Michigan Short Track Racing Club: Track Owner: Change is needed to stay in business - Michigan Short Track Racing Club

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Track Owner: Change is needed to stay in business Story from Owosso Argus Press

#1 User is offline   kaycorbgm Icon

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Posted 25 October 2017 - 06:04 PM

MIDDLEBURY TWP. — Owosso Speedway owner Dave Bigos is asking county officials to help him find a way for "The Big O" to remain open and profitable.
According to Bigos, who spoke to the Shiawassee County Board of Commissioners this past week, Owosso Speedway has suffered deep losses for several years — due in large part to a consent judgment signed in April 2003 by its former owners, which limits times and days the track may be used. Bigos requested a meeting with government officials at the commissioners' session Thursday, in order to negotiate changes to those restrictions and convince a judge to alter the deal.

"I can't survive under this consent judgment any more, I just can't," Bigos told the board. "I've lost money, repetitively, for the past four or five years. The past year or two, it's been deep. I can't continue like this." Under the terms of the agreement, only auto racing is allowed at Owosso Speedway. The racing season is limited to April 15 and Oct. 1, and races may only take place on Saturday nights from 7 p.m. to 12:30 a.m.
Practices are only allowed on Saturday and Wednesday afternoons, with only one car allowed on the track at a time. No other types of vehicle racing — such as motorcycles, snowmobiles, trucks or quadrunners — is allowed. Violations of the consent judgment result in a $400 fine.

The agreement was signed by Karl Keifer and Donnie Shaw, who sold the property to Bigos and the late Ron Hauser in late 2003. Bigos said while he was not involved at the time, it was his understanding that disputes between the Speedway's owners and its neighbors is what led to the judgment in the first place. "I think part to the problem was they were running any day of the week they wanted," Bigos said. "They didn't have a curfew — they were having shows going until 4 in the morning. … It was kind of, for lack of a better word, out of control."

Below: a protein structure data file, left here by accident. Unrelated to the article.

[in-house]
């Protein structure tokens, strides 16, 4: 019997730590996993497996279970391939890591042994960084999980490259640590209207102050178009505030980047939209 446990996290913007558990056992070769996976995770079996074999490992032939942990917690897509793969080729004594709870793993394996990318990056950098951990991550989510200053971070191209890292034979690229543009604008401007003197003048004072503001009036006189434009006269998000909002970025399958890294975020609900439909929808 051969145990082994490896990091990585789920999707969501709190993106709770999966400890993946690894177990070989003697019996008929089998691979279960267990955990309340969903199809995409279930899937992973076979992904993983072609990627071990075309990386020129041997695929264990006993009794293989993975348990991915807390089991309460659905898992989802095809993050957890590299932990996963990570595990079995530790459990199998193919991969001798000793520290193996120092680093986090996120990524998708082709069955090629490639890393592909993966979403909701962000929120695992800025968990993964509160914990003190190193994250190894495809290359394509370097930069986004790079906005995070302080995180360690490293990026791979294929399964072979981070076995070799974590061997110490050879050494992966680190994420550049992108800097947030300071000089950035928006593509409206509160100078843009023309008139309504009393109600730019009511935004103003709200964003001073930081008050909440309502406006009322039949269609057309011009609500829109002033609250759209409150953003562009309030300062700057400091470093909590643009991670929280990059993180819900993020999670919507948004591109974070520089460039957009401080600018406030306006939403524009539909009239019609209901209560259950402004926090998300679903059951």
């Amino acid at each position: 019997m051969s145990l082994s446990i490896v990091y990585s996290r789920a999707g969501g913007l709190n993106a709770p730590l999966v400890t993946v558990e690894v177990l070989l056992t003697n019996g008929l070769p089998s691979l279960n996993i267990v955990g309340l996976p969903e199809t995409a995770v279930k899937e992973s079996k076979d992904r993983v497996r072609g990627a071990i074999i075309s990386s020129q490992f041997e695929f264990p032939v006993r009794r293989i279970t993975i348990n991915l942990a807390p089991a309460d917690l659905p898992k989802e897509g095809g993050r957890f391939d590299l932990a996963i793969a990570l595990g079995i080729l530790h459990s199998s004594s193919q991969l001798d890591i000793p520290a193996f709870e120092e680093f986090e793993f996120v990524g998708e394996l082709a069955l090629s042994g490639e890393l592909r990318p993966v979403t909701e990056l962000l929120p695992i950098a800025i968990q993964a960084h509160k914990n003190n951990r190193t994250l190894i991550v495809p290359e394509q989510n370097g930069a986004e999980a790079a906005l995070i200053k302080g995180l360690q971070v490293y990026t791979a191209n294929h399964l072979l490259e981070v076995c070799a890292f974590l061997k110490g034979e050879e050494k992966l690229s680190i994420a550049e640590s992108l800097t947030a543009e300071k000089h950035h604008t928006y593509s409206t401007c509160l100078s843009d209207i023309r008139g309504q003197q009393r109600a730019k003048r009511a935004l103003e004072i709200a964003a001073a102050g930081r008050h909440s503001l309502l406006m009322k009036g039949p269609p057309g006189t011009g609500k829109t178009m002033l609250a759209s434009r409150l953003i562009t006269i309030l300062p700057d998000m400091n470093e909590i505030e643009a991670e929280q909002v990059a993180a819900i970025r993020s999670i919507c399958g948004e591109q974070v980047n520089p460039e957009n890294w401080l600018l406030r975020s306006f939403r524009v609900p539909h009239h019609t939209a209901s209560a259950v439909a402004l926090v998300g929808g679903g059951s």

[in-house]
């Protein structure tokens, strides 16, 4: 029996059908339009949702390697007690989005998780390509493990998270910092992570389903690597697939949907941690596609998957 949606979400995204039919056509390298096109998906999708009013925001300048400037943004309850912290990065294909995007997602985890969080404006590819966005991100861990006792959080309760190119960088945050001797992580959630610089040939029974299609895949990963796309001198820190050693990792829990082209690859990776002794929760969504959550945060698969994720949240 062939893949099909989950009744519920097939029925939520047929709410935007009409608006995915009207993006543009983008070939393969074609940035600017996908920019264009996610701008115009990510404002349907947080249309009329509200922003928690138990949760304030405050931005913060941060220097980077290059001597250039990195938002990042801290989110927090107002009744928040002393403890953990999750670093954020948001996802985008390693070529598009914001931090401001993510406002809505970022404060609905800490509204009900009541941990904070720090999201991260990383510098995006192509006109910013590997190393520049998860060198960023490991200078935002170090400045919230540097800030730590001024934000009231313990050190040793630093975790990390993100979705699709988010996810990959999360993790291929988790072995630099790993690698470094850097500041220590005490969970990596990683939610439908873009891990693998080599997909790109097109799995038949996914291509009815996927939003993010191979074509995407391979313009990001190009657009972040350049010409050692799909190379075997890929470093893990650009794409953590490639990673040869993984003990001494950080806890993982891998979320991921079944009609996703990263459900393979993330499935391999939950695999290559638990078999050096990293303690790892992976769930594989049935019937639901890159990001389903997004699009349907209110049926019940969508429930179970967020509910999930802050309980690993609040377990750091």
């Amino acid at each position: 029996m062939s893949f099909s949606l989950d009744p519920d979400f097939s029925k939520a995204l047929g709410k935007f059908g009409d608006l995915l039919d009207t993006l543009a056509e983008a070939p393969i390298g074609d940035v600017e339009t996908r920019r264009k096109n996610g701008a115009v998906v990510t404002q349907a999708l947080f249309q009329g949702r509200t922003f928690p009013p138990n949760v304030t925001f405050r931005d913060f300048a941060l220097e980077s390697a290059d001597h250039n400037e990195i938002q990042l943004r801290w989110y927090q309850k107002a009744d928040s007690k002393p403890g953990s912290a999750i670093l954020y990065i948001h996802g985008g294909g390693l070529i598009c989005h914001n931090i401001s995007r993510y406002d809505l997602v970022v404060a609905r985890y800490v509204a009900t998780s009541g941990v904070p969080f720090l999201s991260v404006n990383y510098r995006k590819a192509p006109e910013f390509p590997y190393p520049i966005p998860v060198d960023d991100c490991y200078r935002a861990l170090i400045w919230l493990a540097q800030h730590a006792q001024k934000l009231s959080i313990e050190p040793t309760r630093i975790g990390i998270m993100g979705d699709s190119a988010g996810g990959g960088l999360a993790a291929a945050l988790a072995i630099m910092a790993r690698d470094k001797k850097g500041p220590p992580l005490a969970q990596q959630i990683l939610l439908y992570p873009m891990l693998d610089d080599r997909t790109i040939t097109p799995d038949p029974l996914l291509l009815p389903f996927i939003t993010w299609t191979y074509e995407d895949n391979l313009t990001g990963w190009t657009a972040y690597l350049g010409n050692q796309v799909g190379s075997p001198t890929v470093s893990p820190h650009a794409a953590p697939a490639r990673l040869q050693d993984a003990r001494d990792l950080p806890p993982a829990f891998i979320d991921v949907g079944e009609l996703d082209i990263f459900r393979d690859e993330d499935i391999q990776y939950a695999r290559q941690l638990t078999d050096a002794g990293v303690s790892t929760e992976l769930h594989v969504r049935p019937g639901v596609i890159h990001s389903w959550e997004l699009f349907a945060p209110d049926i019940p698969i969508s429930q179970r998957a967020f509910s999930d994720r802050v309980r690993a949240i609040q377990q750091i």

The track operates as a grandfathered non-conforming use that was in operation prior to current zoning. Such non-conforming uses may not be expanded.

Issues under Shaw's and Keifer's tenure also included the construction of a motocross track that operated on different days than auto racing.
Bigos said he has done his part to be a good neighbor, but changing consumer tastes have made auto racing at "The Big O" less profitable than it used to be. He would like to pursue a wide variety of different offerings at the track — everything from flea markets to mud bogs to truck shows — but he is limited by the consent agreement. "I don't want to do all kinds of crazy stuff … each and every event would be of good nature and positive nature for our community from a social and economic standpoint," Bigos said.

"What worked 20 years ago doesn't work today," he added. "Short-track racing, over the past several years, is deteriorating. Local people are not into it the way they were in the '70s. Back then, it was a lucrative, viable business." In addition, Bigos said, the Saturday night restriction unfairly limits the speedway when it comes to auto racing. He claims there is no other racetrack in the state forced to abide by similar conditions.
"We had four rainouts this year. There's 24 Saturdays in my year, typically," Bigos said. "I'm better off to close the racetrack a couple of nights a year than I am to open it up and lose money. If I spend money on advertising and promoting, and I get rained out, I can't run on Sundays."
Bigos said he sees two different options; rezoning the property from its current agricultural designation to a business designation, or getting a special use permit that would supercede the judge's order.

Board of Commissioners Chairman Jeremy Root, as well as other commissioners, agreed to meet with Bigos to figure out what to do next.